The creation of this website originated from an interest I had in the Dene Games and why these games were played and how they evolved. The Dene Games exemplifies the true spirit and longevity of Dene people and is a medium of Dene traditions and lifestyles from generations ago.
I came to Rae-Edzo, Northwest Territories in August 2000 from the other end of our beautiful country, all the way from Port-aux-Basques, Newfoundland. Growing up in a small rural fishing community on the southwest coast of Newfoundland I was always interested in the culture and the traditions of my own heritage. At my new school, Chief Jimmy Bruneau Regional High School, I got a first hand experience of what life was like for the Dogrib people during the annual Barrenland hunt and cultural orientation. During this trip I took part in hunting, skinning and packing caribou back to camp, eating traditional foods like bannock and dry-meat and in the evenings we would listen to the Dogrib Elders tell their stories of their experiences. It was during this trip I realized that I wanted to help in the preservation of the Dogrib culture. As you can see from the picture I have included I really enjoy my adventures out on the land whether it is hunting caribou, fishing, duck hunting or a snowmobile ride with my little girl, Emma, the experiences I have gained are priceless.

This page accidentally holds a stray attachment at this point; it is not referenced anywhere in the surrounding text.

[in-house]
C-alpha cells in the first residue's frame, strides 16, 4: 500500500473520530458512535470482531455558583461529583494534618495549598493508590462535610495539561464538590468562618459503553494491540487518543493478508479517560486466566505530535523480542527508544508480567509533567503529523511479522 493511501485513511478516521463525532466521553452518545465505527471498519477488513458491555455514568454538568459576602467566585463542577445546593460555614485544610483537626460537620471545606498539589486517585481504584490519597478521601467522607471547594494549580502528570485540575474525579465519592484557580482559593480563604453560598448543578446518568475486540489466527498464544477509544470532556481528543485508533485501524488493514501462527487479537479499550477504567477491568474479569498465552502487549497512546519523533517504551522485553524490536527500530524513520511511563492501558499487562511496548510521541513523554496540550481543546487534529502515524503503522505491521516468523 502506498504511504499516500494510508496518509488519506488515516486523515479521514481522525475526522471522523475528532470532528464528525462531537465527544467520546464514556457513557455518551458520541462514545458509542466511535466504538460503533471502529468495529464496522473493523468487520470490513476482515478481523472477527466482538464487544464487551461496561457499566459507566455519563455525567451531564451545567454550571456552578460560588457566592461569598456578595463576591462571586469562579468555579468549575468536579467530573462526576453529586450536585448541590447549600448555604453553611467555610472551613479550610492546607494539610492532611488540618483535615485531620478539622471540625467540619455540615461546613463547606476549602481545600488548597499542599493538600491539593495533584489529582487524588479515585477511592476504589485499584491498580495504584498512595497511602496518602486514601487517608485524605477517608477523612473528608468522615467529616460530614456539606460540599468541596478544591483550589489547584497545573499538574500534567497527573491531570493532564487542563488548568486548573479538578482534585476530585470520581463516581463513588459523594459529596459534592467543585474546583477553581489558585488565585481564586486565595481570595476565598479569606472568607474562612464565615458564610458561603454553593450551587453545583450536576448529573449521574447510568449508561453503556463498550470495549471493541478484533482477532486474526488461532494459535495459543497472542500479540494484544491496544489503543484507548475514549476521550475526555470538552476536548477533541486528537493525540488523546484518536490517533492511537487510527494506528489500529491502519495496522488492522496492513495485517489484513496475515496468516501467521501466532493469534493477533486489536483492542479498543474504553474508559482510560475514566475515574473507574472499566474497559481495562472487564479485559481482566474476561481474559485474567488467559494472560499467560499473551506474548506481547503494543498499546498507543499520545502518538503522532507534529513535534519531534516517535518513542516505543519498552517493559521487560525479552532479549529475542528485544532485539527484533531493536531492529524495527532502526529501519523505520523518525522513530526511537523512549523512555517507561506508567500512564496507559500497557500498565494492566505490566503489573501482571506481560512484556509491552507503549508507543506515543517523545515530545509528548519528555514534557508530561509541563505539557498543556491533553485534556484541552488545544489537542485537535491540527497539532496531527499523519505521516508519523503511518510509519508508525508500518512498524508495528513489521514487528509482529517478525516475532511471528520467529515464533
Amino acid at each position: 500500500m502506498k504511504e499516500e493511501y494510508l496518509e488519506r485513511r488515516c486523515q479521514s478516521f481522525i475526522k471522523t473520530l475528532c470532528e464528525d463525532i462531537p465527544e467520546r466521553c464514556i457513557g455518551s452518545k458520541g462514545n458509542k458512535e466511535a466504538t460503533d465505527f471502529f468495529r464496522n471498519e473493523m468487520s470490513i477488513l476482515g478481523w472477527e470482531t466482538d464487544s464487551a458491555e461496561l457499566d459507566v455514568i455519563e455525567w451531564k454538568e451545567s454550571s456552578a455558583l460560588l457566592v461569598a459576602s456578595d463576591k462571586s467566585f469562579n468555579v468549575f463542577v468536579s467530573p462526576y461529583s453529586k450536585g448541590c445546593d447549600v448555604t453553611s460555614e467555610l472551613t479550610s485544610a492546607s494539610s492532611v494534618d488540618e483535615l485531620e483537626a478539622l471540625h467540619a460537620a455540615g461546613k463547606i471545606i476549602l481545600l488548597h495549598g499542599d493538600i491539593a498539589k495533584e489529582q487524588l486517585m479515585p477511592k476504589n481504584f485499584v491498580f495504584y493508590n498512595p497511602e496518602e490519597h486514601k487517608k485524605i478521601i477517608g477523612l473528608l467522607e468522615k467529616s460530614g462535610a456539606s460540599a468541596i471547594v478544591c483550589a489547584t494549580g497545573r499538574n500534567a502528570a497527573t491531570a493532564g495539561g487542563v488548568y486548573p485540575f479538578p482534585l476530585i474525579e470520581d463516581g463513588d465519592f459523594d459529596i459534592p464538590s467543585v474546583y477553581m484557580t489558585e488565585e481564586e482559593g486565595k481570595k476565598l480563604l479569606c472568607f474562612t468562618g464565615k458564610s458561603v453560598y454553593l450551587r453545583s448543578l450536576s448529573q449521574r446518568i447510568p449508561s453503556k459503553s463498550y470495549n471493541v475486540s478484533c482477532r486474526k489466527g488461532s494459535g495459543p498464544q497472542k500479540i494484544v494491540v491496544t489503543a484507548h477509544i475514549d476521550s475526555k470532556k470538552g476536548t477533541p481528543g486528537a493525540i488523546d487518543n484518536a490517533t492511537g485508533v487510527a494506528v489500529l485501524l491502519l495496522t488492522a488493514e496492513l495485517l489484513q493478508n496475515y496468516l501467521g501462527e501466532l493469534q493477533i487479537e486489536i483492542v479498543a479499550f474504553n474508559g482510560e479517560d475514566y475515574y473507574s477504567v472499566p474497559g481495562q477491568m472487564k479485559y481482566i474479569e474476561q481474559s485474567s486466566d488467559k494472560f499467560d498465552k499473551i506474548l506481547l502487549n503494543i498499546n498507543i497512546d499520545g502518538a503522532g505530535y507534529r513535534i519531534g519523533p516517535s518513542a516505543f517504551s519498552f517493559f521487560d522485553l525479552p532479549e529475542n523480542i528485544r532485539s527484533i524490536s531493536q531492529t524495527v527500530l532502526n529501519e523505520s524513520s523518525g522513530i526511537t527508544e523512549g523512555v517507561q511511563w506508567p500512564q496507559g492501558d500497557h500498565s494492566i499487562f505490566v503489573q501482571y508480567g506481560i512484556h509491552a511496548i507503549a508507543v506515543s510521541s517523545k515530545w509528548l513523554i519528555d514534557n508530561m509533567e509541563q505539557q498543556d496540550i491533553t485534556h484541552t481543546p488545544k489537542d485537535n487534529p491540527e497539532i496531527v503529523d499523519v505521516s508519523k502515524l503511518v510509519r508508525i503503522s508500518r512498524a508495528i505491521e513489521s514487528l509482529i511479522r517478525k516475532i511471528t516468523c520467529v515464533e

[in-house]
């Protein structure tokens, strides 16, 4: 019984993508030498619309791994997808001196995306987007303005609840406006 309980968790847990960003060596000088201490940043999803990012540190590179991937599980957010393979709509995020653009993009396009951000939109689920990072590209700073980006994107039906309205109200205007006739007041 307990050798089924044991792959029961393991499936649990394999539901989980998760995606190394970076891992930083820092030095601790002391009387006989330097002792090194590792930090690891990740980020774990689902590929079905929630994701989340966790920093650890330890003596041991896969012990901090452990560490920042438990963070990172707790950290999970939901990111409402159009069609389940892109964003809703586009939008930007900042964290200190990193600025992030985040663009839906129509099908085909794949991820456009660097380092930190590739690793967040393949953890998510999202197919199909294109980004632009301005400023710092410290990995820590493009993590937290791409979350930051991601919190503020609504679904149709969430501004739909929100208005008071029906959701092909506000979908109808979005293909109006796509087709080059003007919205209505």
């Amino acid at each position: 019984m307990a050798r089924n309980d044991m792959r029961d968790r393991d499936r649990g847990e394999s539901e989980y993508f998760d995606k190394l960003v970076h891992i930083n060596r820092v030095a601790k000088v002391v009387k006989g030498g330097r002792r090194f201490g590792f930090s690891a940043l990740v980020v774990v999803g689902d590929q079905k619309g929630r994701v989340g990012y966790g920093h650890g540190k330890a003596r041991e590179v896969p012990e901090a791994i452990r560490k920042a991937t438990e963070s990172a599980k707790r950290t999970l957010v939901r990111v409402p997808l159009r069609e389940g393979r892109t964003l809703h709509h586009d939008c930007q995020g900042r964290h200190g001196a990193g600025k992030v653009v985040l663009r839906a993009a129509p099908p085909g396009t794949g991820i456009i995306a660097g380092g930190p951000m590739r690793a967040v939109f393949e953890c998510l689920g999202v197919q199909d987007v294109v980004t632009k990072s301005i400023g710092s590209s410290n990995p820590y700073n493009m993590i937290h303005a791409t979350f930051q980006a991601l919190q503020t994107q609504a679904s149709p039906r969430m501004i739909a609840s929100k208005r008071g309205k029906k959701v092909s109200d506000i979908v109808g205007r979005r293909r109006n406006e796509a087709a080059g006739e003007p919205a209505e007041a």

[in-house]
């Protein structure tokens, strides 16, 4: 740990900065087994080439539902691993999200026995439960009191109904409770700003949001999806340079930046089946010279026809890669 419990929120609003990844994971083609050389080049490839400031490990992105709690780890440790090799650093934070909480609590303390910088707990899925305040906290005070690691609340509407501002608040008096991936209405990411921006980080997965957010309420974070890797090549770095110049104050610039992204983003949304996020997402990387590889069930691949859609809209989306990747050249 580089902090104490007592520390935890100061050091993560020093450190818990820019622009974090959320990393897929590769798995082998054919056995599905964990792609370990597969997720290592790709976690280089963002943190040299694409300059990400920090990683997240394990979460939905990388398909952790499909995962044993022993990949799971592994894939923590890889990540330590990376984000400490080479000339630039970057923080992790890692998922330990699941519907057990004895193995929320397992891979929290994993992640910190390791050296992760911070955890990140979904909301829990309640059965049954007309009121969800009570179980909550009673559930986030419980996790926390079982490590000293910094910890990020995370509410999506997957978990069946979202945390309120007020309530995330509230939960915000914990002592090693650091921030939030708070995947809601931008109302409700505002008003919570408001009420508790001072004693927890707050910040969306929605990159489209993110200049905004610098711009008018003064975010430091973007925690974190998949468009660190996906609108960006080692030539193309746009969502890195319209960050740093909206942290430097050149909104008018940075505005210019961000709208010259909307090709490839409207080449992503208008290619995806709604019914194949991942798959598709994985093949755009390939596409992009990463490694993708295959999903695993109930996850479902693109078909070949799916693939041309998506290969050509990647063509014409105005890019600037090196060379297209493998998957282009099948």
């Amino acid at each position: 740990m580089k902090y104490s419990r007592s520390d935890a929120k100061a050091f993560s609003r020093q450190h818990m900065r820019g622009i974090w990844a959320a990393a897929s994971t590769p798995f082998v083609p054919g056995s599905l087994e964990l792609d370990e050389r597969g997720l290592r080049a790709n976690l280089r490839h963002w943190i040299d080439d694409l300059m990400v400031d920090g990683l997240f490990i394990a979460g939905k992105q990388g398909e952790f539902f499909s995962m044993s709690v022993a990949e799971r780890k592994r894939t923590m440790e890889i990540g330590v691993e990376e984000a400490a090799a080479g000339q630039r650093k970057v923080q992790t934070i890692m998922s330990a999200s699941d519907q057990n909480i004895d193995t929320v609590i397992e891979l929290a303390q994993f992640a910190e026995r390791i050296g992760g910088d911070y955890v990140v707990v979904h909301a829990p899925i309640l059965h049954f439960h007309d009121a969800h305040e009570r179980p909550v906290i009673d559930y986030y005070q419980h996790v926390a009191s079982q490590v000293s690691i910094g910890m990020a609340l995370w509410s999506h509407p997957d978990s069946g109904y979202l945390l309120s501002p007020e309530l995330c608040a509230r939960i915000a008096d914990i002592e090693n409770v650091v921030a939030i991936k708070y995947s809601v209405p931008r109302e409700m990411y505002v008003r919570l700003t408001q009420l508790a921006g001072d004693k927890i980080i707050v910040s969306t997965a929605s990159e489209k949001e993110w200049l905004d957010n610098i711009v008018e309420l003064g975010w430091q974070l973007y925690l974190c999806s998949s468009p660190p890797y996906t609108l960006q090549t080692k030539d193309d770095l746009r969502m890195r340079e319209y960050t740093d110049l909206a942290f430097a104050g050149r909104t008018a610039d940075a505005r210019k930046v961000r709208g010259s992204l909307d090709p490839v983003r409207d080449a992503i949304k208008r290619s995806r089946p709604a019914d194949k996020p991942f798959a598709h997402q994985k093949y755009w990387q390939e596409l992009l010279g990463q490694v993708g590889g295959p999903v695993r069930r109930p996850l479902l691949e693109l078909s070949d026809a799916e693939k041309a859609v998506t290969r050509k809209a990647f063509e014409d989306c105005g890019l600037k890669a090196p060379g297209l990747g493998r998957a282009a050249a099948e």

During the next year I often reflected and how I could promote the Dogrib culture in my physical education class and it wasn’t until the beginning of my second year that I begun this enlightening journey. It was during this time I became aware of a curriculum called Dene Kede. The Dene Kede curriculum focuses around the education of our students through the framework of traditional knowledge and practices. Since my position was of a physical education teacher I had to develop from the Dene Kede a program that offered students a cultural experience. This I found in a manual written by Dr. Mike Heine and it was called the Dene Games. This research manual enabled me to promote the culture of the Dogrib people and still reach the intended outcomes of the Dene Kede curriculum.
Now, after teaching many of these Dene Games at my school I had the opportunity to coach 4 young women at the Arctic Winter Games in Ft. McMurray in March of 2004. During this experience I lived and participated in the Dene culture for 6 wonderful days and watched four young Dogrib youth excel and learn about their unique traditions. It was after this time I wanted to give something back to my community, school and more importantly the youth. With that came the concept of a Dene Games website that could be used by teachers, parents and youth to explore and learn about the games.
I hope you enjoy your experience. Masi cho.
Marian Falls, June 2005.